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Roku Wireless Subwoofer Does Just What It Says

The Roku Wireless Subwoofer works exactly as it's supposed to, providing pretty good bass for a fair amount of money.

(Image: © Tom's Guide)

Between the Roku Wireless Speakers and the Roku Smart Soundbar, the great granddaddy of streaming gadgets has made a sizable foray into audio recently. But there's one thing that neither the speakers nor the soundbar can do: provide room-shaking bass. Enter the Roku Wireless Subwoofer ($180), which — well, it's a subwoofer. It connects to your audio setup wirelessly. And it's from Roku. That about sums it up.

Truthfully, there's not that much to say about the Roku Wireless Subwoofer. It's one of those "Exactly What It Says on the Tin" products, and it works exactly as it's supposed to. It's neither the cheapest nor most expensive wireless subwoofer you can get, and in my experience, it sounded pretty good.

Here's a quick and easy way to determine whether the Roku Wireless Subwoofer is a good fit for your living room: Do you have a Roku soundbar or speakers? Do you wish they provided more robust bass? Are you willing to spend $180 on that improvement? If you answered "yes" to all three questions, buy the Roku Wireless Subwoofer. If you didn't, you can probably skip it.

Here are some pros and cons, if you still need more help deciding.

Roku Wireless Subwoofer pros

First, the Roku Wireless Subwoofer is extremely easy to set up. Almost ridiculously so, in fact. You plug it in, you access the menu on your Roku soundbar/Roku OS smart TV, you select Subwoofer in the pairing menu, and that's really about it. After an initial update, it will pair within seconds. Every time you boot up your Roku device thereafter, the subwoofer will be ready to use within about 15 seconds of startup. It's very nearly foolproof.

(Image credit: Tom's Guide)

Second, the Roku Wireless Subwoofer gives you good bass sound. I tried it with a variety of media, from explosion-heavy movies like The Thing, to everyday TV shows like Good Eats, to action-packed video games like The Outer Worlds. The subwoofer booms and vibrates with the rest of them, providing just as much "feel" as sound. This kind of robust bass isn't just good for gunfights; it also enhances the sounds of music, starship engines and even baritone speaking voices.

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(Also, here's a pro tip from hard-won personal experience: If you live in an apartment building or row house, and worry that the subwoofer vibrations might irritate your neighbors, simply lay a few towels down underneath it. You'll still get most of the bass-y goodness without the room-shaking vibrations.)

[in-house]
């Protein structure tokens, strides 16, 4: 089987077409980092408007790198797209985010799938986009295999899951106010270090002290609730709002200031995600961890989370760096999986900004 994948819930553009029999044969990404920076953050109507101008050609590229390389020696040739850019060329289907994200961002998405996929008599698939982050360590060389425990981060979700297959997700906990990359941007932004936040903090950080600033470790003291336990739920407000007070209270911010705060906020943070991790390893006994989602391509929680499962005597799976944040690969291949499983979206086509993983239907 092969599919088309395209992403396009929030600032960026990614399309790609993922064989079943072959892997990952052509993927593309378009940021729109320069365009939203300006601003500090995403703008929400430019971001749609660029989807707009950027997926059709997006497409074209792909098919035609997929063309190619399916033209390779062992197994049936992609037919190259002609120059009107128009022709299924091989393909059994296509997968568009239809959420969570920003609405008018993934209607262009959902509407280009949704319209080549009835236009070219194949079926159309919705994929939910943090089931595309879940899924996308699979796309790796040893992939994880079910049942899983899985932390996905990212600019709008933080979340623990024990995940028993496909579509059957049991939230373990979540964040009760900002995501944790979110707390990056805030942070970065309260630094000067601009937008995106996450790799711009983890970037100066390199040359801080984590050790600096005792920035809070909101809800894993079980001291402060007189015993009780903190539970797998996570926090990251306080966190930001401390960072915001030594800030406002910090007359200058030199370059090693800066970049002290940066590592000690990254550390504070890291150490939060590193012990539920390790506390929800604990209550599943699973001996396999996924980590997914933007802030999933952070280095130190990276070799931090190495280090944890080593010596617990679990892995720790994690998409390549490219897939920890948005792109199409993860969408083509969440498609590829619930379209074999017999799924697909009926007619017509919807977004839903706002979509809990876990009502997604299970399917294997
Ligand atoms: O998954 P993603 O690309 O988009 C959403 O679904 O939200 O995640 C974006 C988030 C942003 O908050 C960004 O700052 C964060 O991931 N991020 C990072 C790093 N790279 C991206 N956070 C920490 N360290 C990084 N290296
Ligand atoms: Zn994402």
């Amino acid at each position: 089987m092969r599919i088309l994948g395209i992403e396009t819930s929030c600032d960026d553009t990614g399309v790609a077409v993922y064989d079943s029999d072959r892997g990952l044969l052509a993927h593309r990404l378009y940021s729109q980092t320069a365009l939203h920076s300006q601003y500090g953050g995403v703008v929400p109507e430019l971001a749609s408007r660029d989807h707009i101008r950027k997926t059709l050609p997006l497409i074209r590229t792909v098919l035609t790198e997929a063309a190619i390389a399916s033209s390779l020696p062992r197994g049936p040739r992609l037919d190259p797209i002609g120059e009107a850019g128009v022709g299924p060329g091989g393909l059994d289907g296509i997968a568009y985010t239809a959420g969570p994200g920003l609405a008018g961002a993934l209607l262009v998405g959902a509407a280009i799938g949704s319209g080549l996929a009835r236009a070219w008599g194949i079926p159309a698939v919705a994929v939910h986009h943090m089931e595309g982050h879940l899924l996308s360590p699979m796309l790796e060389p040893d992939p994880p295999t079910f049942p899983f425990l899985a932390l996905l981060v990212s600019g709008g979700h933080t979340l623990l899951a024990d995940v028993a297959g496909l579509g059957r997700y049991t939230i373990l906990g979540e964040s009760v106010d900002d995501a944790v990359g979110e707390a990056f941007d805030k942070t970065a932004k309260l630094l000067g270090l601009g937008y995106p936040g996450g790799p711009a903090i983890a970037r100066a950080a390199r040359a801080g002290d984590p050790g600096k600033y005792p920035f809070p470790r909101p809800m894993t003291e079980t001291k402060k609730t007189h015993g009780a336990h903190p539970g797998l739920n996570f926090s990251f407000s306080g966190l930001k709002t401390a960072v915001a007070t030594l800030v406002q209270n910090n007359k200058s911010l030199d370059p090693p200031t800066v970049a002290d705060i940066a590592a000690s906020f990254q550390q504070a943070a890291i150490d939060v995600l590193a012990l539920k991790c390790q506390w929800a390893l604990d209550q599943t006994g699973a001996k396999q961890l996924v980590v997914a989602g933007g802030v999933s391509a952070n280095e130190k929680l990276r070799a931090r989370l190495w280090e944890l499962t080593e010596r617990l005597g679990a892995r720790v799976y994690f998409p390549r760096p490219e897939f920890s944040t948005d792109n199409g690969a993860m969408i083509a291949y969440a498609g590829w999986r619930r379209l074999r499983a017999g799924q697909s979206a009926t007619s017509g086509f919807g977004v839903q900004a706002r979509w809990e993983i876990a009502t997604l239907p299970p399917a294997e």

(Image credit: Tom's Guide)

Finally, it's not nearly as expensive as wireless subwoofers get. One hundred and eighty dollars is a lot of money, but wireless subwoofers of this size (and weight — the device measures 15.7 x 14.5 x 14.5 inches, and weighs 17.2 pounds) tend to run anywhere between $300 and $700. I doubt the Roku Wireless Subwoofer provides that kind of premium bass, to be fair, but for the price, it's pretty powerful and aurally pleasing.

Roku Wireless Subwoofer cons

The biggest strike against the Roku Wireless Subwoofer is it's compatible with only the Roku Smart Soundbar ($180) and the Roku Wireless Speakers ($200). It's worth noting here that the soundbar is compatible with any TV; the wireless speakers work only with Roku OS smart TVs, which themselves represent an additional expense. The subwoofer isn't really a stand-alone $180 gadget; it's going to cost at least $360 (at the time of writing, $330 — Roku is offering a price break if you buy the soundbar and subwoofer together).

(Image credit: Tom's Guide)

There's also the lack of customization options, which is a big strike against the device. Granted, a subwoofer doesn't need as many equalization or profile options as, say, a set of speakers, but it's disappointing that there is absolutely nothing you can do with the Roku Wireless Subwoofer aside from plugging it in. In the Roku OS, you can boost, reduce or remove bass — but you could do that even without the subwoofer attached. There are no positioning options, which is a huge pain, since corners and enclosures — common entertainment center features — can alter subwoofer sound a lot. And there's no volume dial or on/off switch, which makes turning it off late at night a bit of a process.

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Finally, while this isn't necessarily a con, it's worth pointing out that the subwoofer is very much a luxury item. Technically, the soundbar and speakers are luxury items, too, but those at least solve the real problem of flat-screen TVs that are too thin to contain high-quality speakers. But the Roku soundbar and wireless speakers already provide very good bass sound. The subwoofer adds a visceral, tactile dimension to the sound, which is worthwhile for some audiophiles — but it's not something that everyone needs. That's especially true if your TV tastes tend toward sitcoms, dramas and other dialogue-heavy fare; in such cases, a subwoofer won't add much.

Bottom line

The Roku Wireless Subwoofer is good at what it does, particularly when it comes to action movies, music and video games. However, you need to have already purchased a Roku soundbar or wireless speakers. Consider this one a "maybe," but see if you can pump up the bass on your default speakers first.